10/12/202242 minutes, 1 second
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Macron's talking shop, Brexit machinations

The European Political Community, a new forum for European leaders including wannabe EU members and Brexit Britain, met for the first time yesterday at a summit in Prague. The brainchild of French president Emmanuel Macron, the EPC seems to be going well so far, says political editor Pat Leahy - but what is it actually doing? Plus, how far is the UK really willing to go to secure agreement with the EU on the Northern Ireland protocol? Hosted on Acast. See acast.com/privacy for more information.
10/7/202220 minutes, 28 seconds
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Paying for mica, generations divided, autumn reshuffle

Gerard Howlin, Pat Leahy and Jennifer Bray join Hugh to talk about this week's politics:Who is satisfied or dissatisfied with last week's budget Irish politics and the generational divideThe complications that will come with the imminent swapping of jobs between coalition partnersSteve Baker's unexpected apology Hosted on Acast. See acast.com/privacy for more information.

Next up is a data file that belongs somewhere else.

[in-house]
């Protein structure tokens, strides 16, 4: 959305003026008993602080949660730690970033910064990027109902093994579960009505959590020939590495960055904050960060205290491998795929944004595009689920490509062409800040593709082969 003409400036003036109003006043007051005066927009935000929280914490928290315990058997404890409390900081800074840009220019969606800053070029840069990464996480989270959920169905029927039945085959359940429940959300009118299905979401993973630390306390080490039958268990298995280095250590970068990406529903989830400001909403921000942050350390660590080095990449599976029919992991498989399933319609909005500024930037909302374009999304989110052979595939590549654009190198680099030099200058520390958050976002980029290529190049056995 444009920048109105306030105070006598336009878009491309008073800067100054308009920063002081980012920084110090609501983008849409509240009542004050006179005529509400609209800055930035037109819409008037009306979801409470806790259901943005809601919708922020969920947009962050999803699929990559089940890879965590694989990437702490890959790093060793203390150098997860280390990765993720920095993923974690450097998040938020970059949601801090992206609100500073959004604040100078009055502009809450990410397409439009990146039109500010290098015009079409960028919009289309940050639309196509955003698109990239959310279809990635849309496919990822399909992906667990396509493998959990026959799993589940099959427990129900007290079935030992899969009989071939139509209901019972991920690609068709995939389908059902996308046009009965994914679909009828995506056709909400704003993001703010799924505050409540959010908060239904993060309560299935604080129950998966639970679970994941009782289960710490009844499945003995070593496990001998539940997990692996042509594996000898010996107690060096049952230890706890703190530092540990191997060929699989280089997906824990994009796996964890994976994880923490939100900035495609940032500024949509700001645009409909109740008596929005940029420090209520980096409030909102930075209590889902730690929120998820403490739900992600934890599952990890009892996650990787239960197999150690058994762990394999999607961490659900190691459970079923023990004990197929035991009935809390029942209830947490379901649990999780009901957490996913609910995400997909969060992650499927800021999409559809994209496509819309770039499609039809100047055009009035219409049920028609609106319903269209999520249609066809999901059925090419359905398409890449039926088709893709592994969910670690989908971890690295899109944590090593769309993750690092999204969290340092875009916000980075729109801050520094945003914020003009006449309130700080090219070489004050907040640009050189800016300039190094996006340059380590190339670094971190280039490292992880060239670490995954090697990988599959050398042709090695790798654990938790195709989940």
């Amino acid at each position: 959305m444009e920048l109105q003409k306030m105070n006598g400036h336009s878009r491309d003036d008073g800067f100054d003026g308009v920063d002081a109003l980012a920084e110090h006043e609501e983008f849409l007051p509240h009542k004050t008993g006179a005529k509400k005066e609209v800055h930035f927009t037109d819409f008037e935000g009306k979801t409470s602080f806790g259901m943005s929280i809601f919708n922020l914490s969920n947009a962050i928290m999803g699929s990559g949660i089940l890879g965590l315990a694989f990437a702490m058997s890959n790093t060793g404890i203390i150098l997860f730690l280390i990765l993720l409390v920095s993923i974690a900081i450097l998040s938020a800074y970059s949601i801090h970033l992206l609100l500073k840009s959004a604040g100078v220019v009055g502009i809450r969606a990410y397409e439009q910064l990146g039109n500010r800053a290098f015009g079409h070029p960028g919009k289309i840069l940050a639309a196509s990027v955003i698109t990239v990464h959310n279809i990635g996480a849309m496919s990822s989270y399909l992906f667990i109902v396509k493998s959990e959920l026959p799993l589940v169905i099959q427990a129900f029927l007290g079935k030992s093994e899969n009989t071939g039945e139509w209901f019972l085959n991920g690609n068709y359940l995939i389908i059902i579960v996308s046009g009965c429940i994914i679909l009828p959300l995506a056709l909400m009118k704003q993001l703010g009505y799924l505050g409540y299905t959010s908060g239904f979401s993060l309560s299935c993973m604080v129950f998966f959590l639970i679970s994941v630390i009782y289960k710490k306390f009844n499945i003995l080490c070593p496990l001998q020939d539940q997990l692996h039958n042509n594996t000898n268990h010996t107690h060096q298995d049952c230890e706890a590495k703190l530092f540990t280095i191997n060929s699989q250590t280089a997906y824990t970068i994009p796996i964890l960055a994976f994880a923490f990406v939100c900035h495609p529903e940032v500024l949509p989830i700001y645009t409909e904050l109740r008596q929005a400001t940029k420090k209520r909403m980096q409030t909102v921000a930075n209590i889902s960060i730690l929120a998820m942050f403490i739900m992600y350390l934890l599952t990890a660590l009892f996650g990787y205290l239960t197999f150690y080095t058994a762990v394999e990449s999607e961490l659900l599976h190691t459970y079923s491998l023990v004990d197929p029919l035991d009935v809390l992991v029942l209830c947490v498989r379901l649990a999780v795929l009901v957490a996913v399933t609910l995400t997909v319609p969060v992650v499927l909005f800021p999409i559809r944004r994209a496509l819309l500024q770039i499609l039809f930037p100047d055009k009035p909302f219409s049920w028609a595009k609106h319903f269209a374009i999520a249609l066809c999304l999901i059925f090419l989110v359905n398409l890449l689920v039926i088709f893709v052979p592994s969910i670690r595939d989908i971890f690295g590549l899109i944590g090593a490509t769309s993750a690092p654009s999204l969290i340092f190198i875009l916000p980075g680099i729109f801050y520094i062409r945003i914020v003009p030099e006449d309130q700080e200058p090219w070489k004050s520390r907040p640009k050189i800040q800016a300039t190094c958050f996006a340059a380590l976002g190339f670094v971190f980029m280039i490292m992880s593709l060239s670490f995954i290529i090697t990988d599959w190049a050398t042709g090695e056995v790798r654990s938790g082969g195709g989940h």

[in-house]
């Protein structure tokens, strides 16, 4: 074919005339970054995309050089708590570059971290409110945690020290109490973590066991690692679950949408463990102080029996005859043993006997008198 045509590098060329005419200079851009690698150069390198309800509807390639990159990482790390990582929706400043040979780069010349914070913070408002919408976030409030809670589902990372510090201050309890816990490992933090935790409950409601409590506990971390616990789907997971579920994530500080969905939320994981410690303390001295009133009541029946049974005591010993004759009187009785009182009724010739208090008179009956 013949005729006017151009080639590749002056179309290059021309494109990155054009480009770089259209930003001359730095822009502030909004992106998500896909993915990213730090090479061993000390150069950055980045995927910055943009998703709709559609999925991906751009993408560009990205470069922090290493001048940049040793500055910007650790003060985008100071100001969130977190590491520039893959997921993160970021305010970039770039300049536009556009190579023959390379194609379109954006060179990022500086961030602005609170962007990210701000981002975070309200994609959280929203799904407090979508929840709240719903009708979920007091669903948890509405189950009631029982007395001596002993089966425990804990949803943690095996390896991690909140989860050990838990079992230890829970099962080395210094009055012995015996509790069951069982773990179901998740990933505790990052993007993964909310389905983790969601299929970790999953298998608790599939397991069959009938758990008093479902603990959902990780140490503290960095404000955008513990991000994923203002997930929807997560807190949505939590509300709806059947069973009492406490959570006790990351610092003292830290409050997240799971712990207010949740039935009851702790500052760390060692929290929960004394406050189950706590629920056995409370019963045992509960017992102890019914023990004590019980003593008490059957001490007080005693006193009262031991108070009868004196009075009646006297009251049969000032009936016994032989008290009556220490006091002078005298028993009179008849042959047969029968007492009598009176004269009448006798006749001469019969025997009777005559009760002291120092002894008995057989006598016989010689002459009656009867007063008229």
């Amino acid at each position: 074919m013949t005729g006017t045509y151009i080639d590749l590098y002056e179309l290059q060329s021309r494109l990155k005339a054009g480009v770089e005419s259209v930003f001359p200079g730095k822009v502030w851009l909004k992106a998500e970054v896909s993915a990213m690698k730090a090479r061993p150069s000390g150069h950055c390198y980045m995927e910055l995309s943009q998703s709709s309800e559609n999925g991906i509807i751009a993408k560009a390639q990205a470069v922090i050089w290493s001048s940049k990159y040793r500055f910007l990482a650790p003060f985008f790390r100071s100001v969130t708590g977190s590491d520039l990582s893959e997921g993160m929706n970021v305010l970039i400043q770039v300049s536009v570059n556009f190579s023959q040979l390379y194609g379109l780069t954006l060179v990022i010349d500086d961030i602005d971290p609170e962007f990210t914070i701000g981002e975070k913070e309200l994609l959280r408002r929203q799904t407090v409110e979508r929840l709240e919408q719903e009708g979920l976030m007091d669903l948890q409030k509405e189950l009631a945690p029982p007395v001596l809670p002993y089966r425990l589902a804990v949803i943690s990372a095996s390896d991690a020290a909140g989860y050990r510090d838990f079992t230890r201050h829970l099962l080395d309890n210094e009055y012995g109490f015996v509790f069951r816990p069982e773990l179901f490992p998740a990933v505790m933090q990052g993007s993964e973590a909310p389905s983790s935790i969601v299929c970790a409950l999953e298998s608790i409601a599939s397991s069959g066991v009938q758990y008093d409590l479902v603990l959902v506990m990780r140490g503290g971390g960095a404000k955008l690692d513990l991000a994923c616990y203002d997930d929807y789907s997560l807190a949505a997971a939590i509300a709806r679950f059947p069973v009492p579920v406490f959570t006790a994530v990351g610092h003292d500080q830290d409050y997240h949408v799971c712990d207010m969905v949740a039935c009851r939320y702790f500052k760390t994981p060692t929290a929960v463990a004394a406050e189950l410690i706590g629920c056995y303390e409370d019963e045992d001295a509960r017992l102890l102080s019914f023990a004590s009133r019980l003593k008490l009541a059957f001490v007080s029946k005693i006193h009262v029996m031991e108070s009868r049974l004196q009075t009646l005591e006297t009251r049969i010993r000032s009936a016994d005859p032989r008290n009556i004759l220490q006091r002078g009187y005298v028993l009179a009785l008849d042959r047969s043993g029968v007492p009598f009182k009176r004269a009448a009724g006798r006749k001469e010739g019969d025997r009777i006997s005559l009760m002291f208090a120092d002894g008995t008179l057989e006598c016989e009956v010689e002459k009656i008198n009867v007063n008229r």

10/5/202250 minutes, 11 seconds
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Concrete plans, UK turmoil

Follow-up analysis of Budget 2023 including childcare measures and the concrete levy, plus a look at the difficult political choices facing UK prime minister Liz Truss after a week of turmoil on the markets. Pat Leahy talks to Jack Horgan-Jones and Cormac McQuinn. Hosted on Acast. See acast.com/privacy for more information.